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September 14, 1989|EDWARD J. BOYER

* "Women and minorities hold the keys to America's future in science and technology," said Margarita Colmenares after she was installed as the first female president of the National Society of Hispanic Professional Engineers. "If we don't invest in that segment of society, we risk losing our future."

Colmenares, an engineer at Chevron Inc. and a Stanford graduate, added that "technological literacy can make a difference between those who have and those who have not."

* "When I started telling the Hispanic population eight years ago that AIDS is here, they looked at me as though I were from outer space," said Eunice Diaz, the only Latino member of the National Commission on AIDS. "Now 42% of all cases are in the black and Latino communities. We can no longer remain in a state of denial."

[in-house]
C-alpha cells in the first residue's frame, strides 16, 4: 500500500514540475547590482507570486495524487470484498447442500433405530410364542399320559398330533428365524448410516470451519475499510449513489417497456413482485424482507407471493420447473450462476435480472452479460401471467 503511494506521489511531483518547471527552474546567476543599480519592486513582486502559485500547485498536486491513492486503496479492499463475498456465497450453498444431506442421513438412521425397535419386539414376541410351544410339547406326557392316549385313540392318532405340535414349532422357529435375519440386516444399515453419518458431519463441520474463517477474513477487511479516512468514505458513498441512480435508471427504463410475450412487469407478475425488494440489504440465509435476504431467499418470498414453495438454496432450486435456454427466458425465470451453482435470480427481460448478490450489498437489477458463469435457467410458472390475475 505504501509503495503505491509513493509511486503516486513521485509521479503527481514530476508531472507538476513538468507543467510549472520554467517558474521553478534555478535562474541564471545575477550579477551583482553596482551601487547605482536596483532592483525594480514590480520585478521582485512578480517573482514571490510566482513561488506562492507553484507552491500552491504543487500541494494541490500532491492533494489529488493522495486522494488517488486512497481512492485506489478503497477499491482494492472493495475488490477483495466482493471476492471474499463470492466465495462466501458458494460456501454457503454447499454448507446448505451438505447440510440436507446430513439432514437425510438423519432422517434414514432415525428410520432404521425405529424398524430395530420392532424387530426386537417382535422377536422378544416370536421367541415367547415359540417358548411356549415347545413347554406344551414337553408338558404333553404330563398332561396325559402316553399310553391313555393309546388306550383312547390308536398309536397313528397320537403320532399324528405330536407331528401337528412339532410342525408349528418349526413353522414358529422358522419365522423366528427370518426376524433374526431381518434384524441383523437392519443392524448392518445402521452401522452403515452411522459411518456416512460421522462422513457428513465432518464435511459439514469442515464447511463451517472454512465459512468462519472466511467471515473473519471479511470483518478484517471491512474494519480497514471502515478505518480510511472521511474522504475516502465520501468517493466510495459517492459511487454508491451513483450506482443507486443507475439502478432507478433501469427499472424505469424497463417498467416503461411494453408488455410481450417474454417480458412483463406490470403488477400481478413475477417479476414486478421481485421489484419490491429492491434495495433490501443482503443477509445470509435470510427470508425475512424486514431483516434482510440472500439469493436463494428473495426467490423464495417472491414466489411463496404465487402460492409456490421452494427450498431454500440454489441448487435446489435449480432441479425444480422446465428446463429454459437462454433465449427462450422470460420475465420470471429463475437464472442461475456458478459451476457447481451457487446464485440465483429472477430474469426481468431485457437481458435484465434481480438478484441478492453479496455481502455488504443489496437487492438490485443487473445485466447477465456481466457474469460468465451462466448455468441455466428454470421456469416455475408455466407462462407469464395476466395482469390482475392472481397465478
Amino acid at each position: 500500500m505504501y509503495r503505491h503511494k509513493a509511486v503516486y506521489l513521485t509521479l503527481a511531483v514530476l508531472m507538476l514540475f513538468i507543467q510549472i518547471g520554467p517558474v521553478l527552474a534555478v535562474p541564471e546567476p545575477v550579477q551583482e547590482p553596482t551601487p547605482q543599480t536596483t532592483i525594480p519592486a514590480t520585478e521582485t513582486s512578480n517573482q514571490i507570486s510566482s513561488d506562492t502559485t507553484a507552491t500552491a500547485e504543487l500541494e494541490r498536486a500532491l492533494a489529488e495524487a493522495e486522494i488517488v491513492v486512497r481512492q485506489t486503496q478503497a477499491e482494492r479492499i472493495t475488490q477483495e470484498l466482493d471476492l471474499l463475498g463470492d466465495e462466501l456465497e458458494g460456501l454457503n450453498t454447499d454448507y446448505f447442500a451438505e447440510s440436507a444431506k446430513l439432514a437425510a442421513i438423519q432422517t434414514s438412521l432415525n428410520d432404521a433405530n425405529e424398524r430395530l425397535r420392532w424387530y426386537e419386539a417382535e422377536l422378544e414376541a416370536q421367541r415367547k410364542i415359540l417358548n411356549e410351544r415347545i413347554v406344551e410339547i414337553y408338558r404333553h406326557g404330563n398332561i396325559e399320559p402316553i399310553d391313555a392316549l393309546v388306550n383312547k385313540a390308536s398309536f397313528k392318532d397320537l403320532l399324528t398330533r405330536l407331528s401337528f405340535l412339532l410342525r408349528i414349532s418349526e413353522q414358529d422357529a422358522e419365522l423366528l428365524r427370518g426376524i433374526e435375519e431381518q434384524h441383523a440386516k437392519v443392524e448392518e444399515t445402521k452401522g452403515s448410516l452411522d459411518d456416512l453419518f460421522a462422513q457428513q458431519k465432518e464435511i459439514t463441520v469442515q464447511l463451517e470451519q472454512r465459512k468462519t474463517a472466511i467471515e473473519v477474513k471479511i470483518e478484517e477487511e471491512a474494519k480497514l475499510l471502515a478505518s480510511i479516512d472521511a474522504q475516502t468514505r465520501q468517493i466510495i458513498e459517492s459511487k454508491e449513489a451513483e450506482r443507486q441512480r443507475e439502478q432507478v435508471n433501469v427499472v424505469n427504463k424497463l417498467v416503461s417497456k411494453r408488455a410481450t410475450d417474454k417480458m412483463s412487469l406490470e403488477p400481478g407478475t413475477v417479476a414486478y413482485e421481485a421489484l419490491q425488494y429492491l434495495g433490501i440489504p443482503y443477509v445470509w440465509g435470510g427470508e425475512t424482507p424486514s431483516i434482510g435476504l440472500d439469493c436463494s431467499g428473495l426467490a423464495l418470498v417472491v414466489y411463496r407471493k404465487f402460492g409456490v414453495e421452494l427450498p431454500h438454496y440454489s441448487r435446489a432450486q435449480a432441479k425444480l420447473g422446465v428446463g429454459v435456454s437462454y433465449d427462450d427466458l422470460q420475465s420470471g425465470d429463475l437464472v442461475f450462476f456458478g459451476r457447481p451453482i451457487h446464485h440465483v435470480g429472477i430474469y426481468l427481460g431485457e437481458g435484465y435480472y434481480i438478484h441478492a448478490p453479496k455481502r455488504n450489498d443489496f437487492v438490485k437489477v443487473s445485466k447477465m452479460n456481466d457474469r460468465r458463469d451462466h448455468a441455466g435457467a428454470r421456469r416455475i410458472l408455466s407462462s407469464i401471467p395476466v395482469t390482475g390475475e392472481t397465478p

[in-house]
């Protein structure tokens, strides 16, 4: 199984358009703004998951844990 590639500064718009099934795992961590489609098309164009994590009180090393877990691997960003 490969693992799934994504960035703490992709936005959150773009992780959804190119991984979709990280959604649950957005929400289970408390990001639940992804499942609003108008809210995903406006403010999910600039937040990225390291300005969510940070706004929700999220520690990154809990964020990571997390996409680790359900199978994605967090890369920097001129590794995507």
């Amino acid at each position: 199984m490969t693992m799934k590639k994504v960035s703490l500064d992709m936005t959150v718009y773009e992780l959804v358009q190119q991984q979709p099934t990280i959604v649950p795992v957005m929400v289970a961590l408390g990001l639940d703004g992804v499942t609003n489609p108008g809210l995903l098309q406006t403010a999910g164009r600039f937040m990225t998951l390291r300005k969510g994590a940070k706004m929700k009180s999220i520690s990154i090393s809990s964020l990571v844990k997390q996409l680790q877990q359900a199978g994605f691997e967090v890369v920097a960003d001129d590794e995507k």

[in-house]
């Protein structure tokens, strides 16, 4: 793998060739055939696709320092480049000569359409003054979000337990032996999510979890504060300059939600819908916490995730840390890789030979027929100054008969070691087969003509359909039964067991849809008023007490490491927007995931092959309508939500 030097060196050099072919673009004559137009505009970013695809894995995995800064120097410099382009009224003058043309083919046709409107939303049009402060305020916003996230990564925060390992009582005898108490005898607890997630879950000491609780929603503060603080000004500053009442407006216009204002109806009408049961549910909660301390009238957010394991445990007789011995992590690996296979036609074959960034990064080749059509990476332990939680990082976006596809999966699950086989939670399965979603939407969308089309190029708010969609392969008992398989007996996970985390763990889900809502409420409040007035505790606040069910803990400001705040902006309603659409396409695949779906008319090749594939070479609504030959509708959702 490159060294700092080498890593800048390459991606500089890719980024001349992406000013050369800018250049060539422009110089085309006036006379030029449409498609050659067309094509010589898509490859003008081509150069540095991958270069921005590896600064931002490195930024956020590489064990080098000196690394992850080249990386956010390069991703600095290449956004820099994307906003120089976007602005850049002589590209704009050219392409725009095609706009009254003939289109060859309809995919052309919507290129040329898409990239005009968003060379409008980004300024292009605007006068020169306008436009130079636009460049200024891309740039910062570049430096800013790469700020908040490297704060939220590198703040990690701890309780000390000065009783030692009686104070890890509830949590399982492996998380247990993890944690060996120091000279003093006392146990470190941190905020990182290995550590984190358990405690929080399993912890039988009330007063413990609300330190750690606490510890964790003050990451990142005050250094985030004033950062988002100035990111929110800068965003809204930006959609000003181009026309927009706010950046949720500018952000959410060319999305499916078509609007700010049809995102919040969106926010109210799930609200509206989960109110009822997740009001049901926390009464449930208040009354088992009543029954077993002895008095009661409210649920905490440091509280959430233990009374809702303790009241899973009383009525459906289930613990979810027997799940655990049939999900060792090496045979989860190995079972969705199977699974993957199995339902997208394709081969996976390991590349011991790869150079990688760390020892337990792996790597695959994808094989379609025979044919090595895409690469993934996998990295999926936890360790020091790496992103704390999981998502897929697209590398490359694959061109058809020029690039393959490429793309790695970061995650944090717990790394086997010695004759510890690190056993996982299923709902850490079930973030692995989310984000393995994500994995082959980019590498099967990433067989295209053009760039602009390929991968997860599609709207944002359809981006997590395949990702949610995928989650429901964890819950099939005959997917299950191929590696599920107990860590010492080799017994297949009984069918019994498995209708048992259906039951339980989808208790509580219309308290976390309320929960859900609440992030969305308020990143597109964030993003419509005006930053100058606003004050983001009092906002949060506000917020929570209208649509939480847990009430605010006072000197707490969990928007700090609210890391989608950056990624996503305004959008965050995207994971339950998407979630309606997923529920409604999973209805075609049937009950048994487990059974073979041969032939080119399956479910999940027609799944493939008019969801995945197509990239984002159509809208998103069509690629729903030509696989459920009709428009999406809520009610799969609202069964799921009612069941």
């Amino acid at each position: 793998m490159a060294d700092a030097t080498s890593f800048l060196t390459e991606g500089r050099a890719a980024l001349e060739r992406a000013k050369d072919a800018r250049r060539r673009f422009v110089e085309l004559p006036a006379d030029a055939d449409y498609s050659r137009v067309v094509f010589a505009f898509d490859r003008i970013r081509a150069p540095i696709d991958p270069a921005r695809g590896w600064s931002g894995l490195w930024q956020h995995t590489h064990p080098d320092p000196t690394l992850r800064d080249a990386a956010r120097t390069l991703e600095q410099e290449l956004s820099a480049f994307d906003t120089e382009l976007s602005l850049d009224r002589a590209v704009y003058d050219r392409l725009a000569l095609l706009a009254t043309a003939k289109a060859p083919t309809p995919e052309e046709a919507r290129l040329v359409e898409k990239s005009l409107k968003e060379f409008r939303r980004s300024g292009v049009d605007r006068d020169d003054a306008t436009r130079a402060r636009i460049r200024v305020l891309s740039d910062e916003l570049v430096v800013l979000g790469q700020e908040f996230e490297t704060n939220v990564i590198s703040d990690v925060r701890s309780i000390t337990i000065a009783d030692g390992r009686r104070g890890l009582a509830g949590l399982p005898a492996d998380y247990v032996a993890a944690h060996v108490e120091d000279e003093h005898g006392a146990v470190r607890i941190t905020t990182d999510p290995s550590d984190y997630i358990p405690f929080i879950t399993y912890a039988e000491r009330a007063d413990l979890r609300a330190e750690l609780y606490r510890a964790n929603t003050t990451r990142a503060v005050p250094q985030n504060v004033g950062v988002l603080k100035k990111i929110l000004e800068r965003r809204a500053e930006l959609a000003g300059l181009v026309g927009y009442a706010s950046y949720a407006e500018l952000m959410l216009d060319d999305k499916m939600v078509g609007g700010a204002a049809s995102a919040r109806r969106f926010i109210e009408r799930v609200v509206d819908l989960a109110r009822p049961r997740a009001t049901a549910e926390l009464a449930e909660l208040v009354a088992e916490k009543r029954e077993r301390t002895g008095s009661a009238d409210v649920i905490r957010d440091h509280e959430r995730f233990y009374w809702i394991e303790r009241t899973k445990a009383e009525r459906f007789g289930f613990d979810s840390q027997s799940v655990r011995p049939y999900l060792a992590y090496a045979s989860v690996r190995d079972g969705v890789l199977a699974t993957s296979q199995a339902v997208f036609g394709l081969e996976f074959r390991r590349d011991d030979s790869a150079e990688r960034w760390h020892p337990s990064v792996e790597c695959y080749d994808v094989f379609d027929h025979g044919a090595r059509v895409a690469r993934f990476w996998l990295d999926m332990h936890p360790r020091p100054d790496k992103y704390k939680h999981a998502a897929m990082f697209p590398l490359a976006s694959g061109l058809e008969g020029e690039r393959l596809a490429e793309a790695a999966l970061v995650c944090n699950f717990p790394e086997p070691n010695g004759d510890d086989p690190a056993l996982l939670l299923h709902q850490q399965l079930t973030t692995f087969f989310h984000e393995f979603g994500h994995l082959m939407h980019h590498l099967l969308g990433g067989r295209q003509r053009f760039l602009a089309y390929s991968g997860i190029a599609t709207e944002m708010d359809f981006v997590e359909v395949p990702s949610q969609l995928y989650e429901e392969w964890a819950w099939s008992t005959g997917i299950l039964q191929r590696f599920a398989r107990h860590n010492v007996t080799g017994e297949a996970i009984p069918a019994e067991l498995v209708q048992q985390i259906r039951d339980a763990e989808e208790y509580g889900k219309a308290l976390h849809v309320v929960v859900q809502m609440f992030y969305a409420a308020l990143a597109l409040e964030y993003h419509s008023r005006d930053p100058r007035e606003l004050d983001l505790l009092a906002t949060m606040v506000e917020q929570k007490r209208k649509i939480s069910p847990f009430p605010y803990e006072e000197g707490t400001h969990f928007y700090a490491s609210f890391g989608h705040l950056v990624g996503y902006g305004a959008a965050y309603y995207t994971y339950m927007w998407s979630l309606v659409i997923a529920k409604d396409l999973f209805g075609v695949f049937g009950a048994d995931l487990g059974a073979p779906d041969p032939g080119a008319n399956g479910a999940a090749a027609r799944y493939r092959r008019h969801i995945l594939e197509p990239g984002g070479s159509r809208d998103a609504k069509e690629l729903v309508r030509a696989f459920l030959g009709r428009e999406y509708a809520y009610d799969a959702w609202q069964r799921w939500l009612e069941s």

An assistant clinical professor at the USC School of Medicine, Diaz, of Cerritos, said she wants her role on the commission to be that of "an advocate for getting more AIDS education to all ethnic and racial groups in this country."

* Sal Lopez inherited organizing the Mexican Independence Day Parade in East Los Angeles from a fellow Rotarian 27 years ago. "And now I can't get rid of it," he joked.

The 58-year-old parade, now sponsored by the Mexican Civic Patriotic Committee, is at least 10 times as large as when he started, said Lopez, 75, a native of Los Angeles whose father immigrated to this country in 1910.

"This is the Mexican 4th of July," Lopez said. But the day probably only has significance for "the new immigrants," he said. "The ones who are born here have become Americanized. I don't think they get the idea that this celebrates Mexico's independence from Spain."

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